There used to be a time when you went into the hills and mountains to get away from the complications of life—like the boss, the noise of traffic and the tedium of urban life. It was a simple activity. You put on your boots, stuffed a backpack, and took the first train into the wilderness and hit clean air, the sound of chirping birds, the rustle of leaves in the wind and the soft dew on your face.

Hi-tech: Camping is more than just pitching a tent.

We’ve handpicked five gadgets—from the simple to the sublime—so that the journey is, in fact, riotously better than the destination.

Bite relief

What’s the biggest problem you’ve faced on your camping trips? Getting bitten by mosquitoes and almost being persuaded to abandon the outdoors, isn’t it? The Design Go solution is a neat one. Just place their tiny device called Bite Relief on the bite and go “click" on it a couple of times. The device has quartz crystals that spew out a low-intensity electric current that immediately neutralizes the sting. It works like magic and is great for people who don’t like the mess of anti-mosquito creams and gels. Bite Relief works on other bug and insect bites as well.

Price, approx. Rs670. Available at large health and wellness and adventure gear stores.

Time wonder

There’s nothing like the Timex Expedition WS4 series to make you a serious outdoor enthusiast. The oversized, wide-screen watch has a temperature sensor, digital compass, an altimeter and a barometer that records activity and can display it in all kinds of graphs to play around with—which, admit it, is the number one priority for gizmo owners. Although I suggest you opt for the bold orange version (model T49761), the one I own is a quiet, unassuming black (T49664). Get this right: I am not chicken; the orange version wasn’t available when I got mine!

Price, approx. Rs9,995. Available at all Timex stores.

Cooking outdoors

You went into the hills and had cold sandwiches wrapped in cling film? Tsk! Try the Booster+ 1 stove that comes with a screw-type white fuel (isobutane) canister. A single fuel bottle can whip up quite a storm and the stove, pump and fuel bottle weigh just half a kg. The stove, with its legs unfolded, looks like an alien pod, quite fascinating in the outdoors, really. And if you are good, turn out some wild quail in the wilderness. The stove has two settings—preheating and pressurized, to save on fuel. Isobutane is not easily available in the market for a refill, but you can do some jugaad and use kerosene (preferred) or petrol to refill the bottle that works quite as well.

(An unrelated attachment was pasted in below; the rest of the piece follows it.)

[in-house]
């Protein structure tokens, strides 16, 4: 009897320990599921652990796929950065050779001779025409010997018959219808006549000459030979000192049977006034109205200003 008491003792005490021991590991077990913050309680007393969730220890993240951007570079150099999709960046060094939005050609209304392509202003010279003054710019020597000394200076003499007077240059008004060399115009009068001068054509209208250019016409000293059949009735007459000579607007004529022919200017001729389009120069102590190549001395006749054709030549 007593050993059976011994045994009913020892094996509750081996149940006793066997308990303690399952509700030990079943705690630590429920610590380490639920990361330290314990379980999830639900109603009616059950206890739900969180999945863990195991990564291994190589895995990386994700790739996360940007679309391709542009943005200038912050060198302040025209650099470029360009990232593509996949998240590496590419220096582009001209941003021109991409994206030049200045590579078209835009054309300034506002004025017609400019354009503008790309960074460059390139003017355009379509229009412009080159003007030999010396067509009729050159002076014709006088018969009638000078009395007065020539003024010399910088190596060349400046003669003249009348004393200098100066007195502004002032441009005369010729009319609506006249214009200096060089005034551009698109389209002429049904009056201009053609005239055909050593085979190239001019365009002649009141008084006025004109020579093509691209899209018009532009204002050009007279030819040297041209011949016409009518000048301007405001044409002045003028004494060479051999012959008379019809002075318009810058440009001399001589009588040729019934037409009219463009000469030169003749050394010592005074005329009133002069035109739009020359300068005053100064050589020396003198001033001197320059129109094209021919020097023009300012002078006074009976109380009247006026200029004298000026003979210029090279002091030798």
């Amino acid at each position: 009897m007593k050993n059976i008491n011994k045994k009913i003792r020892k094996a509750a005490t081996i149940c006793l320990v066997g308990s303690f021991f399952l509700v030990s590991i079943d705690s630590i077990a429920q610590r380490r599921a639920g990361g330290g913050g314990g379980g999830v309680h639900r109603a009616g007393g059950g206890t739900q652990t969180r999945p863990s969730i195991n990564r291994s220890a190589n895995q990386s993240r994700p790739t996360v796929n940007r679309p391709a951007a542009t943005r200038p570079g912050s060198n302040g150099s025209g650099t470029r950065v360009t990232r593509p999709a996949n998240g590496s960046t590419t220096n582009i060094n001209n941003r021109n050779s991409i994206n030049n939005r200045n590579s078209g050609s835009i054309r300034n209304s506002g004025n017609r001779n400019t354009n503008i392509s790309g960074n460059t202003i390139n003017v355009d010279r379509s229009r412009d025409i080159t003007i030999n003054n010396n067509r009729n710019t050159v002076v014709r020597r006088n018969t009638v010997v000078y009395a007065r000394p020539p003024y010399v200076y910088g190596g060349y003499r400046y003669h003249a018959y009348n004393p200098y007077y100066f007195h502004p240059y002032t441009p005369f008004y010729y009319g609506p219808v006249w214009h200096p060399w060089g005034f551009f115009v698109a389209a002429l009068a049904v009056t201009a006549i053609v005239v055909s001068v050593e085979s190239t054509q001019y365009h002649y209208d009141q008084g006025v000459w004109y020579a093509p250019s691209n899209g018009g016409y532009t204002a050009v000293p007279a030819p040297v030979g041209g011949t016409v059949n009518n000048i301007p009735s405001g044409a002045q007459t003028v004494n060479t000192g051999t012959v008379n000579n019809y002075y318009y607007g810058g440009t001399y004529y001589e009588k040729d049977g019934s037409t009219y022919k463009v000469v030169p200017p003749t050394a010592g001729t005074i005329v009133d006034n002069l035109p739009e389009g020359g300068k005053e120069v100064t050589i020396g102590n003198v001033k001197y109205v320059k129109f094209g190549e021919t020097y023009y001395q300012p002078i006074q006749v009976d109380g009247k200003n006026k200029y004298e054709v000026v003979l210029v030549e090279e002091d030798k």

Price, approx. Rs8,000. Available at all Wildcraft stores (

Survival kit

You’ve packed the sexy carabiner and the hydration packs for your outdoor expedition. But what if you get lost? Where’s the handy all-in-one survival kit? Coleman has a bright orange 5 in1 survival whistle that is just right for an emergency. Its principle feature is a shrill—I mean it!—whistle that can be heard for miles, a compass with a handy luminous dial, a signalling mirror, water-proof matches and a fire-starter flint. It comes with a lanyard that is handy when it comes to ensuring that kids have it on them at all times. As gizmos go, this is reliable, as it doesn’t depend on batteries for performance.

Price, approx. Rs200. Available at all good outdoor gear stores and HyperCity stores.

Power at hand

This is a dream device and one I am hoping someone will gift me for Christmas. The BodyGard self-powered emergency kit is a hand-cranked emergency power unit that can be used to recharge just about any electronic device you’ve taken into the outdoors—from GPS to mobile phones and laptops. In fact, seriously, maybe I can use this in the city too. The device includes an emergency flashlight, backlit FM radio, panic button that sets off an alarm, motion-activated alarm, compass, signalling mirror and a storage compartment for those pills and matches. Crank it up and there’s instant eco-friendly electricity on tap.

Price, approx. Rs2,400. Available at

Arun Katiyar is a content and communication consultant with a focus on technology companies. He is a published author with HarperCollins and has extensive media experience spanning music, print, radio, Internet and mobiles.

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